"What company is the No. 3 accounting software vendor?" one reseller mused as word of the pending purchase of Accpac International began to sink in.
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Sage Group, the parent of Best Software, was the company that began the consolidation of the accounting software market in early 2000 with the purchase of what was then Best Software, the company that marketed the FAS and Abra line, and moved into mid-market accounting software with the acquisition of State of the Art, the company that originated the MAS 90 line.
Along the way, RealWorld, Damgaard, Solomon, Great Plains, and Navision vanished, some in a single step, some in two, into what became Microsoft Business Solutions (which one Navision reseller claims is still referred to as Great Plains by its Fargo, N.D.-based management). Best absorbed what had been AccountMate, SBT, Accpac, BusinessVision, Platinum for Windows, Timberline, and MIP. Just by itself, MBS expects about $700 million in revenue and the bulked-up Sage will hit $1 billion.
Yanking the Supply Chain
Things go well in business when there is communication from one end of the supply chain to the other.
But maybe, "Who is No. 3?" is the wrong question. The right question is probably, "What does it mean to be No. 1, 2, or 3?" Or more simply, "What is the market?"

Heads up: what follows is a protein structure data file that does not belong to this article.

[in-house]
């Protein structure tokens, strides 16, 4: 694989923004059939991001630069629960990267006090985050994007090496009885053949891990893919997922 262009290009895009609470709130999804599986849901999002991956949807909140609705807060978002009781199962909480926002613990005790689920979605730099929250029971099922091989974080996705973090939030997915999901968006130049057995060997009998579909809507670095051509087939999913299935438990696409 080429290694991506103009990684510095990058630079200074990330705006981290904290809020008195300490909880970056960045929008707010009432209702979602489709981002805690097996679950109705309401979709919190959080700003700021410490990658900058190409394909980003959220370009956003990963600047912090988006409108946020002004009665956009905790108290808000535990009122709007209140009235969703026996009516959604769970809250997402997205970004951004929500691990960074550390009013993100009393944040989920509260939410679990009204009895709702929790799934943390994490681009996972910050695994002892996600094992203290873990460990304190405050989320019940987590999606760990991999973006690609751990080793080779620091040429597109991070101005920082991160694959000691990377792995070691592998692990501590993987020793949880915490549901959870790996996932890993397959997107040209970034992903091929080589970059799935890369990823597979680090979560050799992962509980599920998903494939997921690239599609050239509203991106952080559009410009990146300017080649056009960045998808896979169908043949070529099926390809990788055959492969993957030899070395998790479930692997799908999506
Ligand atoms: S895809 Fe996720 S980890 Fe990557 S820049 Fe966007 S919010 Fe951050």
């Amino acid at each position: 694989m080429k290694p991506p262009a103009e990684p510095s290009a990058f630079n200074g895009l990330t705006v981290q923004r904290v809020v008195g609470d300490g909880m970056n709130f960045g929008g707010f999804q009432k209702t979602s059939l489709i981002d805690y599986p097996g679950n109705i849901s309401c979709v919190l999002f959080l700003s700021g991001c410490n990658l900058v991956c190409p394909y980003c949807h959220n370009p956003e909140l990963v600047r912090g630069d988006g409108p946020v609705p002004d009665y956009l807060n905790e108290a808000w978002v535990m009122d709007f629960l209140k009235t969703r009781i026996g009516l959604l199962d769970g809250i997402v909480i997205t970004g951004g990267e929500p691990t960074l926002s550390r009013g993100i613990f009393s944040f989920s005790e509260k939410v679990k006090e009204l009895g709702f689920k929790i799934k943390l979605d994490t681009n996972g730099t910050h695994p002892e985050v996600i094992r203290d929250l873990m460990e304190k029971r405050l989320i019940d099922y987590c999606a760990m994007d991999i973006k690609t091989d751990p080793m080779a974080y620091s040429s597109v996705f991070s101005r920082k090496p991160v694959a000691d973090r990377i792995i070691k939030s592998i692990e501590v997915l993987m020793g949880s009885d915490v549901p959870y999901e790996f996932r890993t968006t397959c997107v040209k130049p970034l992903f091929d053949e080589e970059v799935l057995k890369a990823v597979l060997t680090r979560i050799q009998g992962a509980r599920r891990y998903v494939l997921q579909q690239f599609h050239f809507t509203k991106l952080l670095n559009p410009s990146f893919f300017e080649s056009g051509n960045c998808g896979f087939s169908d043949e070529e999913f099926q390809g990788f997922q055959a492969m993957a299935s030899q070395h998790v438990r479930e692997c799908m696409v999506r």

Conversations with a number of veteran resellers over the last two months reveal that several found that Customer Relationship Management applications have become their best sellers, accounting software the weakest.
Is this an accounting software market with CRM added on, a dual accounting and CRM market, or even a market in which CRM and accounting blend inseparably? To describe the market as the third of these choices means that SAP with its all-in-one BusinessOne package may describe the market of the future. Is it a series of markets that will fracture along niche lines?
Or is it all of these?
I favor the final answer because I believe it to be true and that it offers hope that no one vendor, no one way of doing business will predominate. To pick any of these choices is to pick a model, and to pick a model requires a business plan--whether written down or in a businessperson's head. The models are changing. But the needs to pick a model and design a plan remain. Picking a model requires investing in a plan and executing it. Defining a market requires these things; it requires business people to declare themselves and make a stand.
It changes our definition of who the players are. It affects everything from the lines a business carries to the people it hires. It requires bigger resellers, there's no doubt about that--but it doesn't necessarily require that all resellers blindly adhere to one path, one vendor, one business goal.
It requires them to be true to themselves.